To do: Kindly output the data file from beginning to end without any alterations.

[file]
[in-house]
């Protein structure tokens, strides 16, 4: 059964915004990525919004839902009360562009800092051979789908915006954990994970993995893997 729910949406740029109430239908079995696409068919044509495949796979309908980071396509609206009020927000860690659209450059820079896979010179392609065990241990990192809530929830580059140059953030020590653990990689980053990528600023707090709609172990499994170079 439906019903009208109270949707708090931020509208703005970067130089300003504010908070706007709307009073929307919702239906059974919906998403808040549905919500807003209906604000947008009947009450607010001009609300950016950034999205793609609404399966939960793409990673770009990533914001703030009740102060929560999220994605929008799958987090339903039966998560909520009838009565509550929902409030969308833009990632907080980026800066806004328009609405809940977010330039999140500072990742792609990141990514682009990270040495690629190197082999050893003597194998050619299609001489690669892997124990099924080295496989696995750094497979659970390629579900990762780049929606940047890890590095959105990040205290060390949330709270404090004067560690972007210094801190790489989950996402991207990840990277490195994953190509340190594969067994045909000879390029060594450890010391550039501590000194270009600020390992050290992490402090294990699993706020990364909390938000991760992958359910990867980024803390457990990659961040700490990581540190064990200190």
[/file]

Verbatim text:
[in-house]
């Protein structure tokens, strides 16, 4: 059964915004990525919004839902009360562009800092051979789908915006954990994970993995893997 729910949406740029109430239908079995696409068919044509495949796979309908980071396509609206009020927000860690659209450059820079896979010179392609065990241990990192809530929830580059140059953030020590653990990689980053990528600023707090709609172990499994170079 439906019903009208109270949707708090931020509208703005970067130089300003504010908070706007709307009073929307919702239906059974919906998403808040549905919500807003209906604000947008009947009450607010001009609300950016950034999205793609609404399966939960793409990673770009990533914001703030009740102060929560999220994605929008799958987090339903039966998560909520009838009565509550929902409030969308833009990632907080980026800066806004328009609405809940977010330039999140500072990742792609990141990514682009990270040495690629190197082999050893003597194998050619299609001489690669892997124990099924080295496989696995750094497979659970390629579900990762780049929606940047890890590095959105990040205290060390949330709270404090004067560690972007210094801190790489989950996402991207990840990277490195994953190509340190594969067994045909000879390029060594450890010391550039501590000194270009600020390992050290992490402090294990699993706020990364909390938000991760992958359910990867980024803390457990990659961040700490990581540190064990200190």